|Year : 2021 | Volume
| Issue : 4 | Page : 155-156
Importance and application of interpersonal psychotherapy during the COVID-19 pandemic
Holly A Swartz
Department of Psychiatry, University of Pittsburgh School of Medicine, Pittsburgh, Pennsylvania, USA
|Date of Submission||22-Aug-2021|
|Date of Acceptance||30-Sep-2021|
|Date of Web Publication||30-Nov-2021|
Prof. Holly A Swartz
Department of Psychiatry, University of Pittsburgh School of Medicine, Pittsburgh, Pennsylvania
Source of Support: None, Conflict of Interest: None
|How to cite this article:|
Swartz HA. Importance and application of interpersonal psychotherapy during the COVID-19 pandemic. Heart Mind 2021;5:155-6
I read with great enthusiasm Zheng et al.'s article, Interpersonal psychotherapy knowledge dissemination in China. Using a careful, stepwise approach to training local experts, they have created Chinese language IPT materials, adapted IPT to Chinese culture, and laid the groundwork for disseminating IPT widely in China. Their vision, which includes incorporation of IPT into residency training curriculum and IPT research, will make China a global leader in IPT adoption and implementation. This important work comes not a moment too soon because, as countries grapple with the enormous mental health consequences associated with the COVID-19 pandemic,, IPT is proving to be an exceptionally good option for managing pandemic-related mental health problems. Thus, the work of Zheng et al. has the additional advantage of bringing IPT to China at a time when IPT is perhaps most needed.
Beginning in early 2020, SARS-CoV-2 spread across cities and nations until the virus that causes COVID-19 was found on every continent. Lockdowns, curfews, and state emergencies followed, leading to a host of pandemic-related psychosocial stressors including unemployment, familial stress, death of loved ones, and fragmented social networks. Even as the pandemic subsides in some places, continuing challenges such as new viral variants, uncertainty about return-to-school protocols, and global inequities in vaccine availability contribute to persistent pandemic-related worries. These stressors, in turn, contribute to high rates of mental health problems,, which some have labeled a secondary mental health pandemic., IPT is well equipped to manage mental health problems that are triggered by a clear set of taxing external environmental stressors such as those seen in the aftermath of the pandemic.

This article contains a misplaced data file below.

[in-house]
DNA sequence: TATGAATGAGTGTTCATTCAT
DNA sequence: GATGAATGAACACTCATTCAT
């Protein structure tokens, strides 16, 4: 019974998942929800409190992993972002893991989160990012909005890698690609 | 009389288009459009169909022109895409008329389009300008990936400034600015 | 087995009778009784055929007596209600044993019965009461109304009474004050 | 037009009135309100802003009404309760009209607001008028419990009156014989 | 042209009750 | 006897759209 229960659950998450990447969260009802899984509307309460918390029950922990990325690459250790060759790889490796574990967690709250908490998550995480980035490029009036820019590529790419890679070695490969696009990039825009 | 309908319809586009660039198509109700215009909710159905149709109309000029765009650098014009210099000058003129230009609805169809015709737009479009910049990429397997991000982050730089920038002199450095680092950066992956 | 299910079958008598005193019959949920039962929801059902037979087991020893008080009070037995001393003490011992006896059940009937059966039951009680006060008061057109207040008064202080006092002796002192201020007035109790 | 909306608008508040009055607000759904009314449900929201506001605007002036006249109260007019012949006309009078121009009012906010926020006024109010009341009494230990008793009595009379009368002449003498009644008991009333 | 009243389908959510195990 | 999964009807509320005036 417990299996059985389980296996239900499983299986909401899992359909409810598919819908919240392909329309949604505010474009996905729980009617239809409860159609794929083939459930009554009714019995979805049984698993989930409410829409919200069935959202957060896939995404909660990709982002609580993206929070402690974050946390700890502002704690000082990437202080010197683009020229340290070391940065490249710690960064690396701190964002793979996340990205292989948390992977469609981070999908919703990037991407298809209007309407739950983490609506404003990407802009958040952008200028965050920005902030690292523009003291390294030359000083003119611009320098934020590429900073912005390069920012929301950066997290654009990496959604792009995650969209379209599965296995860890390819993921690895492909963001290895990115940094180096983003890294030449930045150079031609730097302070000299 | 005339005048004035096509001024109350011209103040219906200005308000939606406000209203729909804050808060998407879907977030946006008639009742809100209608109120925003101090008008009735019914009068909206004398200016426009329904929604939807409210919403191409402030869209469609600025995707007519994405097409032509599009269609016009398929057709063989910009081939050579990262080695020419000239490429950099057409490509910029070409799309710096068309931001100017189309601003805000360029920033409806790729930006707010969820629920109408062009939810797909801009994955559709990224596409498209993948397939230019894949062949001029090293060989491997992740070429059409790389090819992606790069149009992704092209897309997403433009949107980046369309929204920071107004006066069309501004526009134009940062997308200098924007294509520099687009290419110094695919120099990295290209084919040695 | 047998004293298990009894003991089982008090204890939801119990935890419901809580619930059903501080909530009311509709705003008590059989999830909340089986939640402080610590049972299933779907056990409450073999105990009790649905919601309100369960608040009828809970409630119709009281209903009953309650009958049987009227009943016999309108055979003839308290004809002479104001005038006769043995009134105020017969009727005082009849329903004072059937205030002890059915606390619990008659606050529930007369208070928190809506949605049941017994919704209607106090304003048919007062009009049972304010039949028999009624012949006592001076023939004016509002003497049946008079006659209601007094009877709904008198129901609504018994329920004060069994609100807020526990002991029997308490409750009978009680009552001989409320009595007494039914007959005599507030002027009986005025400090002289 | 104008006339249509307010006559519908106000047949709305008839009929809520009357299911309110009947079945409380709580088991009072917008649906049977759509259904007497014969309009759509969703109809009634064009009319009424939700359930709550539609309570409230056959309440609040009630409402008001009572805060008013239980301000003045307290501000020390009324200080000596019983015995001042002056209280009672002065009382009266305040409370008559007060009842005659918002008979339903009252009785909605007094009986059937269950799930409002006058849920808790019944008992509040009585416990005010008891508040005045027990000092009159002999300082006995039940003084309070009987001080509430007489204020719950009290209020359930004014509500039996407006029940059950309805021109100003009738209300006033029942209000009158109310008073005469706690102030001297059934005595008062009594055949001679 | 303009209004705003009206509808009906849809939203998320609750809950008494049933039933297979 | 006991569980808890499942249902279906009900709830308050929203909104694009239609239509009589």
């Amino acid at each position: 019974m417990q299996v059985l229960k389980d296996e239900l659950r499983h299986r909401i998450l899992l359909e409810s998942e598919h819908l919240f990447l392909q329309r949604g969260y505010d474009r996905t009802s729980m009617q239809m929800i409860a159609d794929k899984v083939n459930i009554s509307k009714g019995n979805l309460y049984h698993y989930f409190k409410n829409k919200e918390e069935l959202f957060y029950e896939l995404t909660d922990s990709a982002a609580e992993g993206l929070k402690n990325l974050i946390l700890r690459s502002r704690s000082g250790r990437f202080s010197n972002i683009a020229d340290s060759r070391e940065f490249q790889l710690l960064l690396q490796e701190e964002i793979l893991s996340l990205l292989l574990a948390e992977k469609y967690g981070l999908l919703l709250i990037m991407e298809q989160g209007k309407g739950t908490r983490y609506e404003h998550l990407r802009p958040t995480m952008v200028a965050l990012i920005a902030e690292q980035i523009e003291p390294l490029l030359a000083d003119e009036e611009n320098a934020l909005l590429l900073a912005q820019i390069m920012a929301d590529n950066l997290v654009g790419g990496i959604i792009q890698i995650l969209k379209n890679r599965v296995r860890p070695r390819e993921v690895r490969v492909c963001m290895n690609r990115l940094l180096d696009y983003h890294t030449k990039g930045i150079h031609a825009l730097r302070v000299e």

IPT, an evidence-based psychotherapy for psychiatric disorders, is based on a stress-diathesis model of illness. IPT posits that biologically vulnerable individuals develop psychiatric illnesses (depression, posttraumatic stress disorder, and anxiety) when triggered by interpersonally salient environmental events such as those arising from COVID-19. IPT provides therapists with an evidence-based framework for identifying a specific focal interpersonal problem area (grief, role transition, role dispute, or interpersonal deficits) and offers strategies to help patients better manage each of these problem areas. Therapists connect changes in psychiatric symptoms to changes in the focal interpersonal problem area, noting that (presumably) improved symptoms relate to adaptive changes that are made over the course of IPT in problematic relationships or circumstances. Patients understand that, as their interpersonal problems improve, symptoms improve, and that as symptoms improve, they will more easily manage their interpersonal difficulties. Thus, IPT is a natural fit for treating mental health problems that arise in the context of large social changes caused by the COVID-19 pandemic.